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Problem Solving: Informed Search Algorithms Edmondo Trentin, DIISM.

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Presentation on theme: "Problem Solving: Informed Search Algorithms Edmondo Trentin, DIISM."— Presentation transcript:

1 Problem Solving: Informed Search Algorithms Edmondo Trentin, DIISM

2 Best-first search Idea: use an evaluation function f(n) for each node n –f(n) is an estimated "measure of desirability" of nodes  Rule: expand most desirable unexpanded node Implementation: Order the nodes in fringe in decreasing order of desirability

3 Romania with step costs in km

4 Greedy best-first search Evaluation function f(n) = h(n) (heuristic) h(n) = estimate of cost from n to goal e.g., h SLD (n) = straight-line distance from n to Bucharest Greedy best-first search always expands the node that appears to be closest to goal

5 Greedy best-first search example

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9 Properties of greedy best-first search Complete? No – can get stuck in loops, (e.g., in “Romania” we could have Iasi  Neamt  Iasi  Neamt ...) Time? O(b m ) in the worst case, but a good heuristic can give dramatic improvement on average (bear in mind that m is the worst-case depth of the search graph) Space? O(b m ) -- keeps all nodes in memory (same considerations on worst/average as for the Time) Optimal? No

10 A * search Idea: avoid expanding paths that are already expensive Evaluation function f(n) = g(n) + h(n) g(n) = cost of path from the root to node n h(n) = heuristic (estimated cost from n to goal) f(n) = estimated total cost of path through n to goal

11 A * search example

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17 Admissible heuristics A heuristic h(n) is admissible if for every node n, h(n) ≤ h * (n), where h * (n) is the true cost to reach the goal state from n. An admissible heuristic never overestimates the cost to reach the goal, i.e., it is optimistic Example (Romania): h SLD (n) (never overestimates the actual road distance) Theorem: If h(n) is admissible, A * using TREE- SEARCH is optimal

18 Optimality of A * (proof) Suppose some suboptimal goal G 2 has been generated and is in the fringe. Let n be an unexpanded node in the fringe such that n is on a shortest path to an optimal goal G. f(G 2 ) = g(G 2 )since h(G 2 ) = 0 g(G 2 ) > g(G) since G 2 is suboptimal f(G) = g(G)since h(G) = 0 f(G 2 ) > f(G)from above

19 Optimality of A * (proof) Suppose some suboptimal goal G 2 has been generated and is in the fringe. Let n be an unexpanded node in the fringe such that n is on a shortest path to an optimal goal G. f(G 2 )> f(G) from above h(n)≤ h*(n)since h is admissible g(n) + h(n)≤ g(n) + h * (n) f(n) ≤ f(G) Hence f(G 2 ) > f(n), and A * will never select G 2 for expansion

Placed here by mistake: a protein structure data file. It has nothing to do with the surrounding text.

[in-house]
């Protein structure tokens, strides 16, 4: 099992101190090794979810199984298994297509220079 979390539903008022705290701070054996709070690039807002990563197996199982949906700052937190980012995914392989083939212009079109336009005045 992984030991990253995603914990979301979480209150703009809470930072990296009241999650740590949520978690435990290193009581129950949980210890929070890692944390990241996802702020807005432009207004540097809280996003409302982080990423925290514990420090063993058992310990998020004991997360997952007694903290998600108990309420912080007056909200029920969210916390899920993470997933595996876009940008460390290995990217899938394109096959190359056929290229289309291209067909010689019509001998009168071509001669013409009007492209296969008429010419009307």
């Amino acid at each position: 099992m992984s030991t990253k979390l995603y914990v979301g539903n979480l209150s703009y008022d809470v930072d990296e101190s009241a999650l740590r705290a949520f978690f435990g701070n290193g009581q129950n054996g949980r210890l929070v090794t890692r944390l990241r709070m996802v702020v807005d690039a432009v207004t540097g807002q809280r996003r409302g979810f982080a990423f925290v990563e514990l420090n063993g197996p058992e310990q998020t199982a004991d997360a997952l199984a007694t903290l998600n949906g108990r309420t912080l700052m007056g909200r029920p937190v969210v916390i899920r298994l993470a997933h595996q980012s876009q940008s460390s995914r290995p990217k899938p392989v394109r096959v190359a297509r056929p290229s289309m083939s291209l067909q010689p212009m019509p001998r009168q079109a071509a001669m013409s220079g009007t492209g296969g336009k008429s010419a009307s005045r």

20 Consistent heuristics A heuristic is consistent if for every node n, every successor n' of n generated by any action a, h(n) ≤ c(n,a,n') + h(n') If h is consistent, we have f(n') = g(n') + h(n') = g(n) + c(n,a,n') + h(n') ≥ g(n) + h(n) = f(n) i.e., f(n) is non-decreasing along any path. Theorem: If h(n) is consistent, A* using GRAPH- SEARCH is optimal

21 Optimality of A * A * expands nodes in order of increasing f value Gradually adds "f-contours" of nodes Contour i has all nodes with f=f i, where f i < f i+1

22 Properties of A* with Admissible Heuristic Complete? Yes Time? Depends on the heuristic. As a general rule, it is exponential in d Space? Depends on the heuristic. As a general rule, A* Keeps all nodes in memory Optimal? Yes

23 Admissible heuristics E.g., for the 8-puzzle: h 1 (n) = number of misplaced tiles h 2 (n) = total Manhattan distance (i.e., no. of squares from desired location of each tile) h 1 (S) = ? h 2 (S) = ?

24 Admissible heuristics E.g., for the 8-puzzle: h 1 (n) = number of misplaced tiles h 2 (n) = total Manhattan distance (i.e., no. of squares from desired location of each tile) h 1 (S) = ? 8 h 2 (S) = ? = 18

25 Dominance If h 2 (n) ≥ h 1 (n) for all n (being both admissible) then we say that h 2 dominates h 1 As a consequence, h 2 is better for search “Typical” search costs (average number of nodes expanded): d=12IDS = 3,644,035 nodes A * (h 1 ) = 227 nodes A * (h 2 ) = 73 nodes d=24 IDS = too many nodes A * (h 1 ) = 39,135 nodes A * (h 2 ) = 1,641 nodes

26 Relaxed problems A problem with fewer restrictions on the actions is called a relaxed problem The cost of an optimal solution to a relaxed problem is an admissible heuristic for the original problem If the rules of the 8-puzzle are relaxed so that a tile can move anywhere, then h 1 (n) gives the shortest solution If the rules are relaxed so that a tile can move to any adjacent square, then h 2 (n) gives the shortest solution


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